This is a 1 ½ story gable-roofed barn structure oriented with its ridge-line parallel to Durham Road, which runs approximately north-south. The south gable-façade of the barn has a large opening at grade on the main level; this is the main entry of the barn and appears to be a roll-up garage door. A gable vent is located in the gable attic of the south gable-façade of the barn. The east eave-side of the barn has a pair of square windows centered on the upper half of the façade. The west eave-side of the barn has swinging hinged doors in the center of the façade and appears to have the original iron strap hinges. A few courses of fieldstone foundation wall are visible on east eave-side where the grade slopes slightly toward the north and east. The barn has unpainted vertical flush-board siding. The roof has a projecting overhand and appears to be asphalt shingle.
The oldest barns still found in the state are called the “English Barn,” “side-entry barn,” “eave entry,” or a 30 x 40. They are simple buildings with rectangular plan, pitched gable roof, and a door
or doors located on one or both of the “eave” sides of the building based on the grain warehouses of the English colonists’ homeland. The New England barn or gable front barn was the successor to
the English barn and relies on a gable entry rather than an entry under the eaves. The gable front offers many practical advantages. Roofs drain off the side, rather than flooding the dooryard.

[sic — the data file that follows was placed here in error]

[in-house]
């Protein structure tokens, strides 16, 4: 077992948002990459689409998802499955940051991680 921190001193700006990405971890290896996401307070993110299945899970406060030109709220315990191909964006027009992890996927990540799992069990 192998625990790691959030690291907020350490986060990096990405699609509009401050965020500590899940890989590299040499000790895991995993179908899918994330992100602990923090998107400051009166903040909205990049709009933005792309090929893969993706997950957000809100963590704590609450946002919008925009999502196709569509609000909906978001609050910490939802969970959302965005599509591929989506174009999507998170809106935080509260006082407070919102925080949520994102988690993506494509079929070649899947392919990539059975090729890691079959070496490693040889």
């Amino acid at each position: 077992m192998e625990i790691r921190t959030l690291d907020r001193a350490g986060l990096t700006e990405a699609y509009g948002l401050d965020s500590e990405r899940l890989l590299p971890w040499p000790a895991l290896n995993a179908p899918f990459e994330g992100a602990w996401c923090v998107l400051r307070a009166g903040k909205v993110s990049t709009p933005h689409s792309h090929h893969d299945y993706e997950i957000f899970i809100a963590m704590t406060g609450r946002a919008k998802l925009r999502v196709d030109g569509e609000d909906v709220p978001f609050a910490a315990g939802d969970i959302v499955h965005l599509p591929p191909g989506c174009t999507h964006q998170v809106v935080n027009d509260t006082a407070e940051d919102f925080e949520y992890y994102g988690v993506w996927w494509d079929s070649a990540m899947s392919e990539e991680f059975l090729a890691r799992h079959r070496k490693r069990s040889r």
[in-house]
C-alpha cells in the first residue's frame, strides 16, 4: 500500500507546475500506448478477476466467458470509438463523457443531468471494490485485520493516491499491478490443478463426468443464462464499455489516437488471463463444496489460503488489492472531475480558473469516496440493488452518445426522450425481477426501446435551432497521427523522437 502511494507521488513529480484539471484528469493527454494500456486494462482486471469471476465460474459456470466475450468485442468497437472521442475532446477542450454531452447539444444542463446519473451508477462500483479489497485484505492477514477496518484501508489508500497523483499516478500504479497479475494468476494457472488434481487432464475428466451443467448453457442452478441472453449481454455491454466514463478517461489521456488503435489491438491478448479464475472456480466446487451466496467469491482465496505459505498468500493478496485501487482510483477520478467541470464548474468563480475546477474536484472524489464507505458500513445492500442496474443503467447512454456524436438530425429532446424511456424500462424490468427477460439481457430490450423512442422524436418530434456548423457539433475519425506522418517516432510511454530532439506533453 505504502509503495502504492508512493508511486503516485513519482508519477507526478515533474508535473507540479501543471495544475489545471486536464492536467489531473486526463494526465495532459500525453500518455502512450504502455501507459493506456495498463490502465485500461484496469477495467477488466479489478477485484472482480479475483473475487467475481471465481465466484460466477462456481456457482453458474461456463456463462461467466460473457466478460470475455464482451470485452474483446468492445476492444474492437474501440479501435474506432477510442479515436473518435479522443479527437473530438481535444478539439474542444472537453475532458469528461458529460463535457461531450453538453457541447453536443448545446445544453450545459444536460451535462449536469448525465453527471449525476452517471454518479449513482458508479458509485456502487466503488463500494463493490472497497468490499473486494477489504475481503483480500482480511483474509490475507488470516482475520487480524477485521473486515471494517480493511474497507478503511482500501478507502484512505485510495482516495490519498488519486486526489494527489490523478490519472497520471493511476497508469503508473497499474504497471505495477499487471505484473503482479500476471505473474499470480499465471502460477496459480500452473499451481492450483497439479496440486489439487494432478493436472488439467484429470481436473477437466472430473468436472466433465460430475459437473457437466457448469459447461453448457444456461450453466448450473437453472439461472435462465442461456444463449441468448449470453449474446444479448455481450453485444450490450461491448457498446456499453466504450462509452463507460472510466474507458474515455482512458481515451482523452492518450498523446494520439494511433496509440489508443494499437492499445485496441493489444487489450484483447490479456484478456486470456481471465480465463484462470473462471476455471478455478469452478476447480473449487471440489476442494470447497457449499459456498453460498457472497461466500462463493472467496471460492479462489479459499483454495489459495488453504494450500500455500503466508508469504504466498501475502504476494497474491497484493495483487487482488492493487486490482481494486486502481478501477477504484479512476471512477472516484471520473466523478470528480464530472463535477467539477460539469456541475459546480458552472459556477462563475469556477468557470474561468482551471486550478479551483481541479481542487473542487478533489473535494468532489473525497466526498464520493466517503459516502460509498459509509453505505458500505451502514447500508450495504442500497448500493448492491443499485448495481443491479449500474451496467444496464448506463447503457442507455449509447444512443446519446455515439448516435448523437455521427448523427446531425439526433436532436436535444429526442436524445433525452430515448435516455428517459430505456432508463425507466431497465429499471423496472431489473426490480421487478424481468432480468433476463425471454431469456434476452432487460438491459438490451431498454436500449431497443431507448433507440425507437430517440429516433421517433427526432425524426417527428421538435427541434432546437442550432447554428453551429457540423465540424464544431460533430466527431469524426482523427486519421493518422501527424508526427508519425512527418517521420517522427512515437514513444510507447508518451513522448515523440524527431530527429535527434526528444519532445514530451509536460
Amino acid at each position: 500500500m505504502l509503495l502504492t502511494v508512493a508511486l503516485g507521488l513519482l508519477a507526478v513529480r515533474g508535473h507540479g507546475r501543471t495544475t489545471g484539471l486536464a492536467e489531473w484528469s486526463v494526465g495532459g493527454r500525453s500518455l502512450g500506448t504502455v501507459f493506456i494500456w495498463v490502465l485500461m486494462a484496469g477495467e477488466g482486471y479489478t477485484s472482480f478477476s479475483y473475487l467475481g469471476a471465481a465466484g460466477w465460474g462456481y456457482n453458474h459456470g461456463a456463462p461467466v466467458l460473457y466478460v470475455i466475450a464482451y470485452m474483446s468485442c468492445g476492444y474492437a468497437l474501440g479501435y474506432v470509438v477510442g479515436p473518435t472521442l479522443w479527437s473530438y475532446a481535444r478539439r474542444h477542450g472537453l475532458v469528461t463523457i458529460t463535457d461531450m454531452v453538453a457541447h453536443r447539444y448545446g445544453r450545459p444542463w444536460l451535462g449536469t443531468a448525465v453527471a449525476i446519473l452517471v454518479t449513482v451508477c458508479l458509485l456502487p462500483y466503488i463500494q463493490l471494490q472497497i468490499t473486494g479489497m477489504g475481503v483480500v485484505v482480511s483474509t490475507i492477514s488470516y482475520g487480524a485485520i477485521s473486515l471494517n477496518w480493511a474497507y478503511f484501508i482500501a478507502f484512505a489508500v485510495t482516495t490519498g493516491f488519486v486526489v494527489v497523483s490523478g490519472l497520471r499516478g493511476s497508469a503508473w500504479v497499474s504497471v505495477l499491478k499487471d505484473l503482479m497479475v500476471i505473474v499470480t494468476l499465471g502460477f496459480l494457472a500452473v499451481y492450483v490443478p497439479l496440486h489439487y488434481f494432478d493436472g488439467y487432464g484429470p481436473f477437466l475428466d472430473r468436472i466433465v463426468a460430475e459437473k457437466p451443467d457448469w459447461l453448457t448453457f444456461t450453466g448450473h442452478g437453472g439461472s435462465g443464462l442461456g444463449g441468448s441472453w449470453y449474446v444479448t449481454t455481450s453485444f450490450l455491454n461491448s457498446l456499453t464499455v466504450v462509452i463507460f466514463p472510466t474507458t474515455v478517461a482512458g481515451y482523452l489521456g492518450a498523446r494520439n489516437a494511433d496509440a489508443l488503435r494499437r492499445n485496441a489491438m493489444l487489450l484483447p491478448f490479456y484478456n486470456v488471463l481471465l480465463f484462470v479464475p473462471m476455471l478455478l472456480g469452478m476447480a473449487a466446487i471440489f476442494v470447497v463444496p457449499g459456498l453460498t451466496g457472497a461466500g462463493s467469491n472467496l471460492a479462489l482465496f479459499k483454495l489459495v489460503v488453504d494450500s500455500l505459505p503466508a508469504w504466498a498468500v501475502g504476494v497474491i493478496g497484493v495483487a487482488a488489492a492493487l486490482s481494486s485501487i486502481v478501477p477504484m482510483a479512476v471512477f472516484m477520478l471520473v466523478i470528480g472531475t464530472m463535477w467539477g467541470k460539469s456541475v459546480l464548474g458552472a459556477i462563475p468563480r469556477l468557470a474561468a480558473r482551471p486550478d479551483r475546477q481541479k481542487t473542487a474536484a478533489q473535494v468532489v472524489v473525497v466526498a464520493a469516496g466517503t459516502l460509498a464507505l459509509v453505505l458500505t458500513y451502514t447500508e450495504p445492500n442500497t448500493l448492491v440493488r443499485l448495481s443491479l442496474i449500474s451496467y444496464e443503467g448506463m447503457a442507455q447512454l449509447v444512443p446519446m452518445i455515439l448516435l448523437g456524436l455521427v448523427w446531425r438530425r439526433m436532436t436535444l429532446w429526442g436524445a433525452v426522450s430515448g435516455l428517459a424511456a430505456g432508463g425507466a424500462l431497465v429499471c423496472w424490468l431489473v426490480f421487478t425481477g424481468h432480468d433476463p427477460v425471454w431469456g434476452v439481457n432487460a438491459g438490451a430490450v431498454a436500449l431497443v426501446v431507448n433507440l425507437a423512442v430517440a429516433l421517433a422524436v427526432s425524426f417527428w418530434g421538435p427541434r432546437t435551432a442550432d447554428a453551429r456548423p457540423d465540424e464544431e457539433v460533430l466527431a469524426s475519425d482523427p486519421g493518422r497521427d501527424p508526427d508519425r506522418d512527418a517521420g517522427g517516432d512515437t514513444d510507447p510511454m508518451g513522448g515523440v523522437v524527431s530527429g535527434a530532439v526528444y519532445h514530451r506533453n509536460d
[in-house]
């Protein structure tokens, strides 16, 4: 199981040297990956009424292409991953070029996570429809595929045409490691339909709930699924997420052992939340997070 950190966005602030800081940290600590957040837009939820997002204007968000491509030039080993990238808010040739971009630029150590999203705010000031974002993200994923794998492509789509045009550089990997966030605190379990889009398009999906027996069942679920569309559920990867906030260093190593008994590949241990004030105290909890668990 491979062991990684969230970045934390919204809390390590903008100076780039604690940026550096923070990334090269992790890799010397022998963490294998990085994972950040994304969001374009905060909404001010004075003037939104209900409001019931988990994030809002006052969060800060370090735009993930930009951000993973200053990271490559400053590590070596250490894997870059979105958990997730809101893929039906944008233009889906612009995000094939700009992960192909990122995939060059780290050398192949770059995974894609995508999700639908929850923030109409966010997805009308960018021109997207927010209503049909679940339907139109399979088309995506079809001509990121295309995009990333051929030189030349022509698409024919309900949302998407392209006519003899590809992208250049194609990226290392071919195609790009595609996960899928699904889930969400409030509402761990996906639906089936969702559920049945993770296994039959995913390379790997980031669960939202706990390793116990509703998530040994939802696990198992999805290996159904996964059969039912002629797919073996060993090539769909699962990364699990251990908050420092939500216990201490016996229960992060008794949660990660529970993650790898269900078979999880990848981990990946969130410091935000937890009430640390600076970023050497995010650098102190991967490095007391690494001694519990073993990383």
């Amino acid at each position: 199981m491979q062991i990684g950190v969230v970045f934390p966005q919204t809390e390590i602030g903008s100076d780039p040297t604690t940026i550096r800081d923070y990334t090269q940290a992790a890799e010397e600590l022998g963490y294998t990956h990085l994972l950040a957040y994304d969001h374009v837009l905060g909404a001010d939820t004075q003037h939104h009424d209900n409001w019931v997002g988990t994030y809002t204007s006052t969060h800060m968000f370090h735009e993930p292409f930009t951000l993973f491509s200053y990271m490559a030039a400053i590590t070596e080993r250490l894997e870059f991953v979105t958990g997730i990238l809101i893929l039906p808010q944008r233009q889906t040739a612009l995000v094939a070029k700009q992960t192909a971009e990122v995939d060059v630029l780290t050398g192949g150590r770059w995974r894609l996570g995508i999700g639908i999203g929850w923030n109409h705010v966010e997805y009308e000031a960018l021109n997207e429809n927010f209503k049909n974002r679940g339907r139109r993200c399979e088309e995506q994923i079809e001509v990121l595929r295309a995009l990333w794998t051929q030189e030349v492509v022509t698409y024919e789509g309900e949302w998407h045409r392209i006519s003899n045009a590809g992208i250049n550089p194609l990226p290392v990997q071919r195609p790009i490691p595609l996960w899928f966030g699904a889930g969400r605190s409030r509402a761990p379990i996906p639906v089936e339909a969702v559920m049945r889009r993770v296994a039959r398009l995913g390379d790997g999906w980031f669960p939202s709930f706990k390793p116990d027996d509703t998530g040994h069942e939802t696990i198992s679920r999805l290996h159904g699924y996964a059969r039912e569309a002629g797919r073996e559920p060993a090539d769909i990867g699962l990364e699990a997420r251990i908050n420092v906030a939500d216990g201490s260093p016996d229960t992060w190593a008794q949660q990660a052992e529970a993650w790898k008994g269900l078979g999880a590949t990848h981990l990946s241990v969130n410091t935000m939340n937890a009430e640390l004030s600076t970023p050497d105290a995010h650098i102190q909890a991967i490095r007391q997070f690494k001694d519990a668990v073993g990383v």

Although it was seen by many as an improvement over the earlier side entry English Barn, the New England barn did not replace its predecessor but rather coexisted with it. It this case, both an eave
entry and a gable entry are used.
good condition used as garage. Located on Route 79 north of I-95,right side just beyond Episcopal Church on right. Nice little barn. East side of Durham Road 2nd house south of Wildcat Road.
The barn is to the north of the c. 1850 house it is associated with. The ridge-line of the house is perpendicular to the ridge-line of the barn. A large yard is to the west of the barn. Stone walls are located to the north and west of the barn. Extending further to the east is woodland. The total size of the site is 1.92 acres. The area surrounding the site is residential and woodland.
A. Ehrgott & T. Levine; reviewed by CT Trust
Field notes and photographs by Warner Lord date 05/14/2009.
Town of Madison Assessor’s Record http://data.visionappraisal.com/MadisonCT/findpid.asp?iTable=pid&pid=4227
Parcel ID: 00408000
Aerial Mapping: http://www.bing.com/maps accessed 02/19/2011.
Sexton, James, PhD, Survey Narrative of the Connecticut Barn, Connecticut Trust for Historic Preservation, Hamden, CT, 2005, http://www.connecticutbarns.org/history.
Visser, Thomas D., Field Guide to New England Barns and Farm Buildings, University Press of New England, 1997.